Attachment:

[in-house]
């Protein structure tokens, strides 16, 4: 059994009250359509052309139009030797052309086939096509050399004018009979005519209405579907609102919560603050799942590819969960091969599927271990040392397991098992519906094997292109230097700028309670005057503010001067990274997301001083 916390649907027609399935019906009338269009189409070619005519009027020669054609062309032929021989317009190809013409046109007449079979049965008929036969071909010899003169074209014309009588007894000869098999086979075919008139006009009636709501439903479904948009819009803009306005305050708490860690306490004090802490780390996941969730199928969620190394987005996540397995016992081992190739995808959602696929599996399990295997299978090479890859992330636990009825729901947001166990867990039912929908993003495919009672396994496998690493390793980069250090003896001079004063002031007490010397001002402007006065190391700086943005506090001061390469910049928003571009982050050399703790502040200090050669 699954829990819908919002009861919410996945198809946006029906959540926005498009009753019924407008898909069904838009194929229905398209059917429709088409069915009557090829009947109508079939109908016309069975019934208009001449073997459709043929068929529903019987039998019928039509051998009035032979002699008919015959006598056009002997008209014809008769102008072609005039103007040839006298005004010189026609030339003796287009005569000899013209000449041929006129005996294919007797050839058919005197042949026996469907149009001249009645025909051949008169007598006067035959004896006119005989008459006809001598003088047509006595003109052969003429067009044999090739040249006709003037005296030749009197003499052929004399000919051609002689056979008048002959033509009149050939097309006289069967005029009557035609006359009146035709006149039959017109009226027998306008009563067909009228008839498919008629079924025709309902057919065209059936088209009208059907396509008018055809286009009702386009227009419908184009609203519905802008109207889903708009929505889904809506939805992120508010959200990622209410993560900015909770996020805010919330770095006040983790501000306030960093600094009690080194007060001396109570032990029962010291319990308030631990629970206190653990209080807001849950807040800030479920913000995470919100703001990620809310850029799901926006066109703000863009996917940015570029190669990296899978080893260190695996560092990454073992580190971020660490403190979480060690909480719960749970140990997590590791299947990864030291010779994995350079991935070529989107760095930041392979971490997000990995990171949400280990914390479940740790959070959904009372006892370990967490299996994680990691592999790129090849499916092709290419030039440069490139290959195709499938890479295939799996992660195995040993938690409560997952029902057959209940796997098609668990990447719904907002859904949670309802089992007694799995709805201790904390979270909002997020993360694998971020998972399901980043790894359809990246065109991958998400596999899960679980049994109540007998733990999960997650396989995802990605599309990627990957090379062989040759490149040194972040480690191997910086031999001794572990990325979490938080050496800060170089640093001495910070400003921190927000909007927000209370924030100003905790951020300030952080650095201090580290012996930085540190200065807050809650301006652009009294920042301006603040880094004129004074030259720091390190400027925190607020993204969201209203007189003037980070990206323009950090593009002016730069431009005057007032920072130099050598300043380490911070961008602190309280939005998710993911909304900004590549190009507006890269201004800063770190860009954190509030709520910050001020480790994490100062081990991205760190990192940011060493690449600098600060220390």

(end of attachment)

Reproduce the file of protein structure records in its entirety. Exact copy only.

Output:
[in-house]
């Protein structure tokens, strides 16, 4: 059994009250359509052309139009030797052309086939096509050399004018009979005519209405579907609102919560603050799942590819969960091969599927271990040392397991098992519906094997292109230097700028309670005057503010001067990274997301001083 916390649907027609399935019906009338269009189409070619005519009027020669054609062309032929021989317009190809013409046109007449079979049965008929036969071909010899003169074209014309009588007894000869098999086979075919008139006009009636709501439903479904948009819009803009306005305050708490860690306490004090802490780390996941969730199928969620190394987005996540397995016992081992190739995808959602696929599996399990295997299978090479890859992330636990009825729901947001166990867990039912929908993003495919009672396994496998690493390793980069250090003896001079004063002031007490010397001002402007006065190391700086943005506090001061390469910049928003571009982050050399703790502040200090050669 699954829990819908919002009861919410996945198809946006029906959540926005498009009753019924407008898909069904838009194929229905398209059917429709088409069915009557090829009947109508079939109908016309069975019934208009001449073997459709043929068929529903019987039998019928039509051998009035032979002699008919015959006598056009002997008209014809008769102008072609005039103007040839006298005004010189026609030339003796287009005569000899013209000449041929006129005996294919007797050839058919005197042949026996469907149009001249009645025909051949008169007598006067035959004896006119005989008459006809001598003088047509006595003109052969003429067009044999090739040249006709003037005296030749009197003499052929004399000919051609002689056979008048002959033509009149050939097309006289069967005029009557035609006359009146035709006149039959017109009226027998306008009563067909009228008839498919008629079924025709309902057919065209059936088209009208059907396509008018055809286009009702386009227009419908184009609203519905802008109207889903708009929505889904809506939805992120508010959200990622209410993560900015909770996020805010919330770095006040983790501000306030960093600094009690080194007060001396109570032990029962010291319990308030631990629970206190653990209080807001849950807040800030479920913000995470919100703001990620809310850029799901926006066109703000863009996917940015570029190669990296899978080893260190695996560092990454073992580190971020660490403190979480060690909480719960749970140990997590590791299947990864030291010779994995350079991935070529989107760095930041392979971490997000990995990171949400280990914390479940740790959070959904009372006892370990967490299996994680990691592999790129090849499916092709290419030039440069490139290959195709499938890479295939799996992660195995040993938690409560997952029902057959209940796997098609668990990447719904907002859904949670309802089992007694799995709805201790904390979270909002997020993360694998971020998972399901980043790894359809990246065109991958998400596999899960679980049994109540007998733990999960997650396989995802990605599309990627990957090379062989040759490149040194972040480690191997910086031999001794572990990325979490938080050496800060170089640093001495910070400003921190927000909007927000209370924030100003905790951020300030952080650095201090580290012996930085540190200065807050809650301006652009009294920042301006603040880094004129004074030259720091390190400027925190607020993204969201209203007189003037980070990206323009950090593009002016730069431009005057007032920072130099050598300043380490911070961008602190309280939005998710993911909304900004590549190009507006890269201004800063770190860009954190509030709520910050001020480790994490100062081990991205760190990192940011060493690449600098600060220390």